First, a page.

What is jaundice?
Jaundice is a condition in which there is a yellowing of the skin, and/or the whites of the eyes, which indicates an excess of the bile pigment, bilirubin, in the blood. The condition affects as many as 50 percent of newborn babies and an even greater percentage of preemies.
While newborn jaundice usually rectifies itself without treatment in around seven days, if tests show the unconverted liver waste is above a certain amount, your baby will receive treatment that involves them being placed under special fluorescent lights for 48 hours. During this time, their liver will mature and begin to cope with this waste material, until they are able to convert it into a form that can be easily excreted.
Should you be concerned about jaundice in your newborn?
According to Sister Cindy Homewood, who heads up the Bowwood Baby Clinic in Claremont, Cape Town, “Most babies will be slightly yellow in the first week or so of life – especially those who have been born prematurely. This is usually just a result of the immaturity of the liver and commonly resolves without any interference,” she advises.
Reasons to be more concerned than usual, adds Homewood, include:
- When your baby’s whole body is yellow, including their legs
- When your baby is abnormally sleepy, e.g. they attempts to feed at the breast, but only manage a few sucks before falling asleep again
- When your baby is not passing urine or stools;
- When your baby is sleeping for long periods of time between feeds
It is important to report your baby’s jaundice to your doctor right away, so the necessary tests can be performed and treatment can commence as soon as possible, if needed.
Newborn jaundice and fluorescent lights – could they cause harm?
New moms and dads often express concerns as to what harm the fluorescent lights may have on their baby. Fortunately, no side effects have been reported to date – your baby’s eyes will be kept covered while they are under the lights and they will be brought to you regularly for feeds. “Express teaspoons of breast milk and give these to your baby as often as possible. The kilojoules in the breast milk will give your baby the energy they need to help them suck more efficiently. This, in turn, will lead to more stools and should kick start the breakdown of the bilirubin that will, in turn, get rid of the jaundice.”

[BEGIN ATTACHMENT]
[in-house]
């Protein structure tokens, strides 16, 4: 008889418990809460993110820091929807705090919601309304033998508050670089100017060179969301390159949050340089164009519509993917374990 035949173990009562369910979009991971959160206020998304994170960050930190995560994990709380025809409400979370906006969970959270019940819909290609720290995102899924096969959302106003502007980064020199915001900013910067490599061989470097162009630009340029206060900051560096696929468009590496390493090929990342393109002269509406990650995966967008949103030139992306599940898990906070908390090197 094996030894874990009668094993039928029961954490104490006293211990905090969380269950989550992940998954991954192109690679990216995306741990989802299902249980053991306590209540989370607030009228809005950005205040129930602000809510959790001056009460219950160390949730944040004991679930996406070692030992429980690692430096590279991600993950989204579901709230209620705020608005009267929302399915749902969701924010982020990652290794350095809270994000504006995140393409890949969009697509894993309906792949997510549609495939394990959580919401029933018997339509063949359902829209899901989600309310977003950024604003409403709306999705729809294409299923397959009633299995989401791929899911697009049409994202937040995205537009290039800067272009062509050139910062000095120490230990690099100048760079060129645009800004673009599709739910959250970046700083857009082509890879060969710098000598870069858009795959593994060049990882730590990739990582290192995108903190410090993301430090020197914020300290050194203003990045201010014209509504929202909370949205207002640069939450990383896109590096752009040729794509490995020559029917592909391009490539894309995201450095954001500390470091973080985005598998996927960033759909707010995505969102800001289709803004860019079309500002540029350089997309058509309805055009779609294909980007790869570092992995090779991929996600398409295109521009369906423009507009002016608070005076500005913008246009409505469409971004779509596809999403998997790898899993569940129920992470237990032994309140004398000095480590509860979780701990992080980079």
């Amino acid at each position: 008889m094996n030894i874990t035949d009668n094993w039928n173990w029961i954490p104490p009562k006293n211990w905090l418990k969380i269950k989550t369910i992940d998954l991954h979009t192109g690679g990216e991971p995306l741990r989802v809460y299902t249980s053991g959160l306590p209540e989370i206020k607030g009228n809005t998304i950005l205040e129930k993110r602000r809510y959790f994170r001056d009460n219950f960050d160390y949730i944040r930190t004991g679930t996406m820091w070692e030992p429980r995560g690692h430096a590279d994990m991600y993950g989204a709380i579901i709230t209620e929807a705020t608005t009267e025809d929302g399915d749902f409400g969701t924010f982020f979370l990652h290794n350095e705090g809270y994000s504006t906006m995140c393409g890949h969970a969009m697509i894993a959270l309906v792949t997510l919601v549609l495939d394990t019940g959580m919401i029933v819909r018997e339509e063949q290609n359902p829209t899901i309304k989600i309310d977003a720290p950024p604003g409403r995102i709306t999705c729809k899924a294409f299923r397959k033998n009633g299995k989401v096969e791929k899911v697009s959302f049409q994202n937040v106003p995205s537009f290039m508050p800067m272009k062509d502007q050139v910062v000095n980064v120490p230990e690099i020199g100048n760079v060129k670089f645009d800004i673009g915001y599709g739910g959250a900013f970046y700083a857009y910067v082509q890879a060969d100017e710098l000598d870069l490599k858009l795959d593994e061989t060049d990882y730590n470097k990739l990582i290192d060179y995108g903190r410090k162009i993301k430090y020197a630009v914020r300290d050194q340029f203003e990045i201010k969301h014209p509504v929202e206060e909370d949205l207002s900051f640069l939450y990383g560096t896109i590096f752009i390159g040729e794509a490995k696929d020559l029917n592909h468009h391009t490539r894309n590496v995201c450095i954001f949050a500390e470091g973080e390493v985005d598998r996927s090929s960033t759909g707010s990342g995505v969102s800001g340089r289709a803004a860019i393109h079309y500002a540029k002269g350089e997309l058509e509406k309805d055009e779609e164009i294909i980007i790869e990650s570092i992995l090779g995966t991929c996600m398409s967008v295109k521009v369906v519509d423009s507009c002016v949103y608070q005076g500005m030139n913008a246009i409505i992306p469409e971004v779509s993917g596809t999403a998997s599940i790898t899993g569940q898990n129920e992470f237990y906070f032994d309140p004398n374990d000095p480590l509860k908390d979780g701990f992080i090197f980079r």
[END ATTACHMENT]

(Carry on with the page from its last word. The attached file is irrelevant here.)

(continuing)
So there is, in effect, no need for worry when it comes to newborn jaundice. Even the impact that the fluorescent lights have on your baby’s urine and stools – often turning them shades of brown and green - should not cause undue alarm. But, you will undoubtedly be delighted when their yellowish-tinged skin returns to a healthy hue, and you can take them home to embark on your journey together.
A lethargic baby could be a jaundiced baby
“It is important to note that a jaundiced baby who sleeps for long periods could be mistaken for a “good baby” – but, could actually indicate that they don’t have the energy they need to wake up and feed sufficiently frequently,” cautions Homewood. She says that while some jaundiced babies are only slightly yellow in color, they may appear very sleepy and lethargic; and most certainly need their condition addressed. Healthcare practitioners (general practitioners, paediatricians, midwives etc) should therefore assess and question the behaviour of the baby whom they are treating, and not necessarily be swayed by their colour, she advises.
Jaundice in older children
If you notice jaundice in an older child, it could be caused by something more serious. Make a doctor’s appointment immediately so a diagnosis can be made and treatment can begin. This may involve antiviral drugs, e.g. in the case of hepatitis B or C or, at the very least, the management of symptoms of nausea and fever until a virus, such as Epstein-Barr, leaves your child’s system.
IMAGE CREDIT: 123rf.com